New paper on the efficient collection of VAT

Date: 11 Feb 2013 Comments: 0

In an article entitled ‘Are ‘reverse charging’ and the ‘one-stop-scheme’ – efficient ways to collect VAT on digital supplies?’, published in the World Journal of VAT/GST Law, Marie Lamensch, a doctoral researcher at the Institute for European Studies, Vrije Universiteit Brussel, Belgium, considered the efficiency of the collection of VAT, particularly with regard to electronically supplied services.

In her paper, Ms Lamensch referenced the RTvat proposals as follows:

The RTvat project, which is aimed at curbing missing trader types of fraud, suggests eliminating the possibility of suppliers receiving VAT from their customers (and eventually disappearingwith it, or claiming credit without first remitting the tax due), by organising the collectionof the tax at the level of banks.

Virtually all digital supplies are paid for by electronic means. Electronic payment is therefore an essential complement to e-commerce. Transposed to the digital supply sector, the collection of VAT at the level of the banks in charge of organising online payments, as suggested under the RTvat project, would remove unimplementable collection obligations from online suppliers’ shoulders, and at last take account of the specifics of the e-marketplace. For that purpose, the existing online payment schemes could be coupled with the appropriate software which would extract the relevant data collected by banks in accordance with KYC regulations,
as follows:

  • When the customer enters his credit card details in the ‘secure payment area’ in order to proceed to payment (often using a token or similar device), his bank identifies him (status and location) with certainty, based on the data provided upon opening the account, that were verified as is required under the KYC regulations.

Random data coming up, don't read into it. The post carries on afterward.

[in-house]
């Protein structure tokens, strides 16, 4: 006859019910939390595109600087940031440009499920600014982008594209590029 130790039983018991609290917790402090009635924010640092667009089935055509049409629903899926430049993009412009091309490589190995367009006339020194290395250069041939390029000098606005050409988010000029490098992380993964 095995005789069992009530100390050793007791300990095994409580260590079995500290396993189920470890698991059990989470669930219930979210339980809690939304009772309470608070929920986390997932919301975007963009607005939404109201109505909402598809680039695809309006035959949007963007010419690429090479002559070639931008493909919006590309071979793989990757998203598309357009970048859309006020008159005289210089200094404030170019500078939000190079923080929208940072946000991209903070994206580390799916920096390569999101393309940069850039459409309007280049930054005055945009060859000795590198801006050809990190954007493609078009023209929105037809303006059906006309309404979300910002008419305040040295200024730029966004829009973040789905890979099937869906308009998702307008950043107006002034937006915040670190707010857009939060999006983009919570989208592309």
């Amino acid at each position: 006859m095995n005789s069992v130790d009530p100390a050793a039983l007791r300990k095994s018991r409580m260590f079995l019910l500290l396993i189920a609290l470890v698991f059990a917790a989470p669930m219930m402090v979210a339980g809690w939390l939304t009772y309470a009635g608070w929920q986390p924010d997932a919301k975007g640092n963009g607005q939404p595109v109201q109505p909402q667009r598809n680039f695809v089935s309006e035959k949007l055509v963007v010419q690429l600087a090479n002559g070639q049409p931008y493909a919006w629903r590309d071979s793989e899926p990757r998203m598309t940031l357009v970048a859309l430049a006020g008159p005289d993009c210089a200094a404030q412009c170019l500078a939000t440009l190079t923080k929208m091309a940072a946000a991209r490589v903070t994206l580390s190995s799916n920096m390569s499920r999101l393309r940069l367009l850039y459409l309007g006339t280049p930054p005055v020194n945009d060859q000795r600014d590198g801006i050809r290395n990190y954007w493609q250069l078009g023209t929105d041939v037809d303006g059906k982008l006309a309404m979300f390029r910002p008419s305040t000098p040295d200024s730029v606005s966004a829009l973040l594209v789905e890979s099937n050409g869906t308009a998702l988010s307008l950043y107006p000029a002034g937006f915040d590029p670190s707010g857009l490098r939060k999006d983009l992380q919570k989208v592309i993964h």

• The supplier enters the transaction price, exclusive of tax, in the payment system. A software program then calculates the related amount of VAT that is due, based on the status and location data that were collected by the bank upon the account being opened.
  • The customer makes one single payment (price including tax), and the bank transfers only the net price to the supplier, retains the VAT, and wires it to the competent VAT au thorities. Reverse charging becomes unnecessary. Importantly, payments to suppliers are coupled with payment of the VAT due to the tax authorities.

As long as the payment is made by electronic means, any kind of payment device or system may be used, including intermediary payments systems like Paypal, because suppliers do not need to check customers’ credit cards details as is the case under the current system. Intermediaries simply channel the information. Likewise, the use of foreign credit cards would not create distortions either, because a bank issuing a credit card knows when the customer is a non-resident, and only this information is relevant for applying the correct tax rate. The tax is paid at the moment of the transaction, and in a completely transparent way, which also has the advantage of reducing risks of fraud. Finally, tax authorities may proceed to VAT refunds on the same day as they receive the related VAT payment, which also results in an advantage in terms of cash flow for suppliers.”

Ms Lamensch’s paper makes many good points, particularly with regard to the EU Commission’s ongoing discussions on the future of VAT and how this compares with the 1998 OECD recommendations on e-commerce.

However, it should be noted that Ms Lamensch has not fully considered RTvat’s proposal for implementing a central server based ‘gateway’ through which all electronic payments, of whatever type would flow. The consequence is that while commercial banks would remain important partners in the collection process, they are not the primary point at which due taxes are extracted – this would instead occur at the central server level, overseen by a trusted third party – in most cases, the country’s Central Bank.

If you would like to download a pdf copy of the full article, please go to http://www.hartjournals.co.uk/wjovl/sample.html

We are grateful to Hart Publishing Ltd, publishers of the World Journal of VAT/GST Law, for making this article available.

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